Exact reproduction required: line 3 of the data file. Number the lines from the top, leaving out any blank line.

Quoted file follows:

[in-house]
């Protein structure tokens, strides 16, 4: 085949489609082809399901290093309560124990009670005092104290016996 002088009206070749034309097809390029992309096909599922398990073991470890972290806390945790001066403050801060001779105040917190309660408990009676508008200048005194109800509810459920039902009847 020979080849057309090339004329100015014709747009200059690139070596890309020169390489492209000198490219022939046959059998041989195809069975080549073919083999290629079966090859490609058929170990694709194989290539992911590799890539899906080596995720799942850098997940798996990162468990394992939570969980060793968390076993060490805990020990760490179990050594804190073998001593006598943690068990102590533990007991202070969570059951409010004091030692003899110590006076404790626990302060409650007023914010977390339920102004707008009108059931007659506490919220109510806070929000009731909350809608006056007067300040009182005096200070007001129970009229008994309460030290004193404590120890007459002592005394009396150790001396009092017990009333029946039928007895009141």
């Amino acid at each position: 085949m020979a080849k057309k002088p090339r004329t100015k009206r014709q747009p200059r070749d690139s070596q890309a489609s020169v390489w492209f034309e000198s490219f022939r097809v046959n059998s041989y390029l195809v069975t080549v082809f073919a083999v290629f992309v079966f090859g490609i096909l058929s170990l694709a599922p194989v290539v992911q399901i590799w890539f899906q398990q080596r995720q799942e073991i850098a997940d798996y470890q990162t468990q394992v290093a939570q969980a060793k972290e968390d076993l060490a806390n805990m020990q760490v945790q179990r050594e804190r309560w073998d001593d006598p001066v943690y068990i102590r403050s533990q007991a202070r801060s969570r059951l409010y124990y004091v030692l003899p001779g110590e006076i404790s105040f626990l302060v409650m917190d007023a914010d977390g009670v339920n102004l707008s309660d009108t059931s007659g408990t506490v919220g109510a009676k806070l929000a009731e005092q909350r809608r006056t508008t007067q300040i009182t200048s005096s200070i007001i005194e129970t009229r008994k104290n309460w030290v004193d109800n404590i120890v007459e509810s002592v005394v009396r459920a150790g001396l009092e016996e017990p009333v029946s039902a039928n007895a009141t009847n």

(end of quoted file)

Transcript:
């Amino acid at each position: 085949m020979a080849k057309k002088p090339r004329t100015k009206r014709q747009p200059r070749d690139s070596q890309a489609s020169v390489w492209f034309e000198s490219f022939r097809v046959n059998s041989y390029l195809v069975t080549v082809f073919a083999v290629f992309v079966f090859g490609i096909l058929s170990l694709a599922p194989v290539v992911q399901i590799w890539f899906q398990q080596r995720q799942e073991i850098a997940d798996y470890q990162t468990q394992v290093a939570q969980a060793k972290e968390d076993l060490a806390n805990m020990q760490v945790q179990r050594e804190r309560w073998d001593d006598p001066v943690y068990i102590r403050s533990q007991a202070r801060s969570r059951l409010y124990y004091v030692l003899p001779g110590e006076i404790s105040f626990l302060v409650m917190d007023a914010d977390g009670v339920n102004l707008s309660d009108t059931s007659g408990t506490v919220g109510a009676k806070l929000a009731e005092q909350r809608r006056t508008t007067q300040i009182t200048s005096s200070i007001i005194e129970t009229r008994k104290n309460w030290v004193d109800n404590i120890v007459e509810s002592v005394v009396r459920a150790g001396l009092e016996e017990p009333v029946s039902a039928n007895a009141t009847n």